Then at the age of 14, Angela’s life took a dramatic shift. She was involved in what was considered a “fender bender,” until Angela was discovered gasping for air in the back seat of the car. She was flown to Memorial Hermann Hospital in Houston and, shortly thereafter, was diagnosed as a C1-C2, vent-dependent quadriplegic. Initially, Angela was told that she would never eat, speak, or hold her head up on her own, but she proved them wrong. Now 28 years old, after regaining movement and sensation below her level of injury, Angela is considered an incomplete injury.
Coming out of rehab and trying to assimilate back into one’s ‘prior’ life is never easy, and Angela had to do so as a teenager, a time that’s challenging without a new disability. While her friends were talking about boys and which pair of jeans to wear to school tomorrow, Angela was trying to come to terms with how to live her life and keep up with her friends. Little by little, Angela learned how to handle her daily-living challenges. Life went on for Angela, albeit on a different path than she expected.
When it came to hanging out with her friends and shopping, like they used to, Angela’s role and involvement obviously changed. “I couldn’t try on clothes in the stores,” said Angela. Being fashionable became a challenge: “I had to bring clothes home to try them on. I couldn't find jeans that worked because they were either not long enough or they were low-rise. I would also have to cut out the back pockets because they caused pressure marks. The clothing that I bought had to be top quality because the stitching would tear or rip when getting dressed.”
One day in 2009, Angela was surfing the web and came across a spinal cord forum where women in chairs were discussing what they missed about clothes. Angela recalls, “We were commiserating about how the media doesn’t look out for our needs when it comes to fashion. Then that night, I couldn’t sleep because I was thinking that I had to do something about this problem. I wrote an outline to plan what I could do and then talked to my friend Michelle, who is a website designer. In one night, she put together Heelswithwheels.com--the logo, the site, everything!”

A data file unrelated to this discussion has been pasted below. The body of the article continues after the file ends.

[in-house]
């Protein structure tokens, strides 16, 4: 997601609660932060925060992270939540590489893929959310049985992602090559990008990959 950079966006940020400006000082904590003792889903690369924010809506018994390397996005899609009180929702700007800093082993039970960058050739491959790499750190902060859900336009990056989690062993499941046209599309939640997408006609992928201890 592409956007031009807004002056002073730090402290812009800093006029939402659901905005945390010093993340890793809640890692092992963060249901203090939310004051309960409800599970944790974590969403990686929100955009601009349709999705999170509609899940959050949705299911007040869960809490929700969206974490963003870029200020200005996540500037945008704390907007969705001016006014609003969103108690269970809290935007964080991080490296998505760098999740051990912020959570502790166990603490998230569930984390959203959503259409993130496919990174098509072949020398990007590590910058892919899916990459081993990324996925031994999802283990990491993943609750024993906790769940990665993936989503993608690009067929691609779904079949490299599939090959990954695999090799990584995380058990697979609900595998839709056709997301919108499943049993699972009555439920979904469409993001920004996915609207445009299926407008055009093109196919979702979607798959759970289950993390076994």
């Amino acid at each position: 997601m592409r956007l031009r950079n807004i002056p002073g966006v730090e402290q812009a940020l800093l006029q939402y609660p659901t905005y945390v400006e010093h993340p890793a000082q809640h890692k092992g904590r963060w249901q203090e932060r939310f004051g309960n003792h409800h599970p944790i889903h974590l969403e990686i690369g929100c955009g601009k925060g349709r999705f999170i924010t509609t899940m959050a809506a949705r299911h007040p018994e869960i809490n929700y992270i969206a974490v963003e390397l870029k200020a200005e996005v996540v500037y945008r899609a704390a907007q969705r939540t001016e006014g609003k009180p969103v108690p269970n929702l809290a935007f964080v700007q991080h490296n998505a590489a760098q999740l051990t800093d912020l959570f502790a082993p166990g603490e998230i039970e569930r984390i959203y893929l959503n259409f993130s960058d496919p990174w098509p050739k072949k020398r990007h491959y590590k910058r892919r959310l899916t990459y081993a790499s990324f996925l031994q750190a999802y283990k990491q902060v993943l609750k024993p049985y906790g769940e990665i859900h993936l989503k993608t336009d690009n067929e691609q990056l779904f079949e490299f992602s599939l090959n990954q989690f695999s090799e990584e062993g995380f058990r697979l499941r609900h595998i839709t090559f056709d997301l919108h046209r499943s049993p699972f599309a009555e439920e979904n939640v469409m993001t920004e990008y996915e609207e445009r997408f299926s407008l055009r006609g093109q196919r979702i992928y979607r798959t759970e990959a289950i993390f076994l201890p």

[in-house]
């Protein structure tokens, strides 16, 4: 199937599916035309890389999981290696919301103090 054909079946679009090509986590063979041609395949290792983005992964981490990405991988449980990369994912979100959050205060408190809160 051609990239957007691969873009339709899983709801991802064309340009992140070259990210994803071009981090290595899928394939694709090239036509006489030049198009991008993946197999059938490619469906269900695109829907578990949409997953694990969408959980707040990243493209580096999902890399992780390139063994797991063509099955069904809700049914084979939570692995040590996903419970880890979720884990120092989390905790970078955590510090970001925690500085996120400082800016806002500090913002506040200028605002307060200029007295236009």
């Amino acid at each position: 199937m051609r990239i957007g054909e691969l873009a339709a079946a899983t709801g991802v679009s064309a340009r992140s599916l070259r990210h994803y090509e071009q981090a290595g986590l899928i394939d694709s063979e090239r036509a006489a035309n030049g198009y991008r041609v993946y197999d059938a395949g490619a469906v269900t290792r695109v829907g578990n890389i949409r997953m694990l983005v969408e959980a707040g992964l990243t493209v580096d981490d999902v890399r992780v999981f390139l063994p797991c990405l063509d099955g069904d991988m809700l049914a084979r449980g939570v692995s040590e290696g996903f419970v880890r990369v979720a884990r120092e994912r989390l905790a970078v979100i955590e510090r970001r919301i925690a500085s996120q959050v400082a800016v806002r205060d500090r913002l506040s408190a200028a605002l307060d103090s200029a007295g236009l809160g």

|"Coy Joy" loungewear is versatile, stylish and comfortable|
In 2010, Ms. Irick launched Heels with Wheels, where every article of clothing is custom-made by Wanda and designed by Angela and Antonio. Heels with Wheels offers fashionable and functional clothing for disabled and non-disabled women alike: bottoms and jeans, glamorous tops, outerwear, loungewear, and more, with scarves, hats and shoes on the horizon. Men have approached Angela about a Heels with Wheels men’s line, so that may come in time, too.
|"Wings of Chloe" top with jeans|
Heels with Wheels is exploding on the fashion scene. Ms. Wheelchair contestants are contacting Angela to be dressed for their daily life. People are taking notice of the service Angela is providing and the attention she is placing on fashion for all. She keeps the prices as low as possible, with pieces ranging from $25 to $100. Angela says, “If I can help anyone, physically or emotionally, then I’ve done my job for the day.”
|The "Garner" jacket, one of Angela's favorite pieces in the collection|
For more information about Heels with Wheels and to purchase clothing, visit www.heelwithwheels.com. To buy tickets for the fashion show, visit heelswithwheels.com/shopcart/heels-with-wheels-fashion-forward-fashion-show.